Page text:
Theresa May’s new porn law is ridiculous – but dangerous
The law is almost impossible to enforce, argues Lily Sheehan, but it could still set a bad precedent
Interview: Queer British Art
James O'Nions talks to author Alex Pilcher about the Tate’s Queer British Art exhibition and her book A Queer Little History of Art
Cable the enabler: new Lib Dem leader shows a party in crisis
Vince Cable's stale politics and collusion with the Conservatives belong in the dustbin of history, writes Adam Peggs
Anti-Corbyn groupthink and the media: how pundits called the election so wrong
Reporting based on the current consensus will always vastly underestimate the possibility of change, argues James Fox
Michael Cashman: Commander of the Blairite Empire
Lord Cashman, a candidate in Labour’s internal elections, claims to stand for Labour’s grassroots members. He is a phony, writes Cathy Cole
Contribute to Conter – the new cross-party platform linking Scottish socialists
Jonathan Rimmer, editor of Conter, says it’s time for a new non-sectarian space for Scottish anti-capitalists and invites you to take part
Editorial: Empire will eat itself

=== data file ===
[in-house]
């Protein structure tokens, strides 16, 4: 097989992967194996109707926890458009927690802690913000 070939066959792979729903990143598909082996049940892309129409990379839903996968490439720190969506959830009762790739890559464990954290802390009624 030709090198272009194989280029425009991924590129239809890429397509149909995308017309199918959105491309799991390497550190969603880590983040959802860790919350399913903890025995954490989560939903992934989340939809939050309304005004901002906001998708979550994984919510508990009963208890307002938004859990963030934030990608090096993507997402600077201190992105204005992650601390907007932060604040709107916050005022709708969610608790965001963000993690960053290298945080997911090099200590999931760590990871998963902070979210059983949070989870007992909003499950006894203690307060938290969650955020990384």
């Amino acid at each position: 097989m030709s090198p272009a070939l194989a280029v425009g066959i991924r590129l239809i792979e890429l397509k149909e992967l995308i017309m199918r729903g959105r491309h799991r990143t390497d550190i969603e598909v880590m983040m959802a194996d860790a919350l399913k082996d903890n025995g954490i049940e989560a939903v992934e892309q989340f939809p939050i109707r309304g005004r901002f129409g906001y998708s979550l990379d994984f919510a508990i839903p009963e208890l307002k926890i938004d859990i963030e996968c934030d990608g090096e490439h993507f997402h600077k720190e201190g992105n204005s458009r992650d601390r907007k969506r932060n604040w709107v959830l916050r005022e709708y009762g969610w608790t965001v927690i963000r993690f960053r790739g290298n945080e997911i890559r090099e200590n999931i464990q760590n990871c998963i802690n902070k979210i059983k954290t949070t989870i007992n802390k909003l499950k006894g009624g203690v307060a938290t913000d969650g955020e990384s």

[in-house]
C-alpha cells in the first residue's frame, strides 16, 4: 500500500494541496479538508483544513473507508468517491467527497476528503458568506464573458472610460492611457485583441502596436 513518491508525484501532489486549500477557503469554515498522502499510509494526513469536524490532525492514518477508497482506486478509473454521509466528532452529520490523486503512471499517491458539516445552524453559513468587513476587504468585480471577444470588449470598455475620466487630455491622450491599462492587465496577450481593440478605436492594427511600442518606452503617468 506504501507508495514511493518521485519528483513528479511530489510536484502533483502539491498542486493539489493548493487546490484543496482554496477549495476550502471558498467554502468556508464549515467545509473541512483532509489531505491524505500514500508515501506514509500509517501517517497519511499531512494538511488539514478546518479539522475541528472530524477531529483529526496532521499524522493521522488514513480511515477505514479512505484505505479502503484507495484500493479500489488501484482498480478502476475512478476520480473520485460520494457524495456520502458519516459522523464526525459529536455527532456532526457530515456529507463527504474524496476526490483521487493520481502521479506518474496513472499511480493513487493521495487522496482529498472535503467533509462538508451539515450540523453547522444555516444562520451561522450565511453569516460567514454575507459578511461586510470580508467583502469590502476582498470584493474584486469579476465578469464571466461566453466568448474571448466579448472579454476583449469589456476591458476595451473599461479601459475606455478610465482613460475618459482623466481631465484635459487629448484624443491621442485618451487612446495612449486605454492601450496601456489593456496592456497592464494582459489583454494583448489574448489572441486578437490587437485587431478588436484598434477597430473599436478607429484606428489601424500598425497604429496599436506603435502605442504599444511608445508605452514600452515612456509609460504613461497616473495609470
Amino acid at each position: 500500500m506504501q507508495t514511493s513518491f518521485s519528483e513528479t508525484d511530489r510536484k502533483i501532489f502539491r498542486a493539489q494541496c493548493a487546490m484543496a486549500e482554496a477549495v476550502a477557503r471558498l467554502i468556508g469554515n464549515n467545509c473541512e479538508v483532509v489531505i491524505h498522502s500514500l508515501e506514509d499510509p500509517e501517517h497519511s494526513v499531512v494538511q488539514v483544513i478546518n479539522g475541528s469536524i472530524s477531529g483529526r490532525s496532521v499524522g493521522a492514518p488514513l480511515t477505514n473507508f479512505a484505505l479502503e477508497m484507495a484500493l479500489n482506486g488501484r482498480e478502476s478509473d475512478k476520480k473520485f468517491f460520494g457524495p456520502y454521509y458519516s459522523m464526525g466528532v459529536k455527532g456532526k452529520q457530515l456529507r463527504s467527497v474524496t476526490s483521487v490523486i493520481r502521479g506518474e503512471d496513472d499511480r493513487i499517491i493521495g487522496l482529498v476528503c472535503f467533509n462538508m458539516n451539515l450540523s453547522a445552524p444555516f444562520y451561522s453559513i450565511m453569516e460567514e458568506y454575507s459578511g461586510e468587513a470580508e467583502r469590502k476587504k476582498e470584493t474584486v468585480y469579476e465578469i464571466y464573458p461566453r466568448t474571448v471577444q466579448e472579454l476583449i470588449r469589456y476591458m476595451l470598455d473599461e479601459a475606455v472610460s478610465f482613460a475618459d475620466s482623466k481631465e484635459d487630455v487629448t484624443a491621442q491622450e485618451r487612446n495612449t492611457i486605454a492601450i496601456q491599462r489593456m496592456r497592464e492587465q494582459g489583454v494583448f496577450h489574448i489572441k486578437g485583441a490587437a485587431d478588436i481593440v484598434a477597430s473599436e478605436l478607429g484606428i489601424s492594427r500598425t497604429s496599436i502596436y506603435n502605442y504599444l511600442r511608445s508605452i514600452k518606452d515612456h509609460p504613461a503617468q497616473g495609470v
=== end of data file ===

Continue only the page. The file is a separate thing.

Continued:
Ashish Ghadiali introduces the June/July issue of Red Pepper
Eddie Chambers: Black artists and the DIY aesthetic
Eddie Chambers, artist and art historian, speaks to Ashish Ghadiali about the cultural strategies that he, as founder of the Black Art Group, helped to define in the 1980s
Despite Erdogan, Turkey is still alive
With this year's referendum consolidating President Erdogan’s autocracy in Turkey, Nazim A argues that the way forward for democrats lies in a more radical approach
Red Pepper Race Section: open editorial meeting – 11 August in Leeds
The next open editorial meeting of the Red Pepper Race Section will take place between 3.30-5.30pm, Friday 11th August in Leeds.
Mogg-mentum? Thatcherite die-hard Jacob Rees-Mogg is no man of the people
Adam Peggs says Rees-Mogg is no joke – he is a living embodiment of Britain's repulsive ruling elite
Power to the renters: Turning the tide on our broken housing system
Heather Kennedy, from the Renters Power Project, argues it’s time to reject Thatcher’s dream of a 'property-owning democracy' and build renters' power instead
Your vote can help Corbyn supporters win these vital Labour Party positions
Left candidate Seema Chandwani speaks to Red Pepper ahead of ballot papers going out to all members for a crucial Labour committee
Join the Rolling Resistance to the frackers
Al Wilson invites you to take part in a month of anti-fracking action in Lancashire with Reclaim the Power
The Grenfell public inquiry must listen to the residents who have been ignored for so long
Councils handed housing over to obscure, unaccountable organisations, writes Anna Minton – now we must hear the voices they silenced
India: Modi’s ‘development model’ is built on violence and theft from the poorest
Development in India is at the expense of minorities and the poor, writes Gargi Battacharya
North Korea is just the start of potentially deadly tensions between the US and China
US-China relations have taken on a disturbing new dimension under Donald Trump, writes Dorothy Guerrero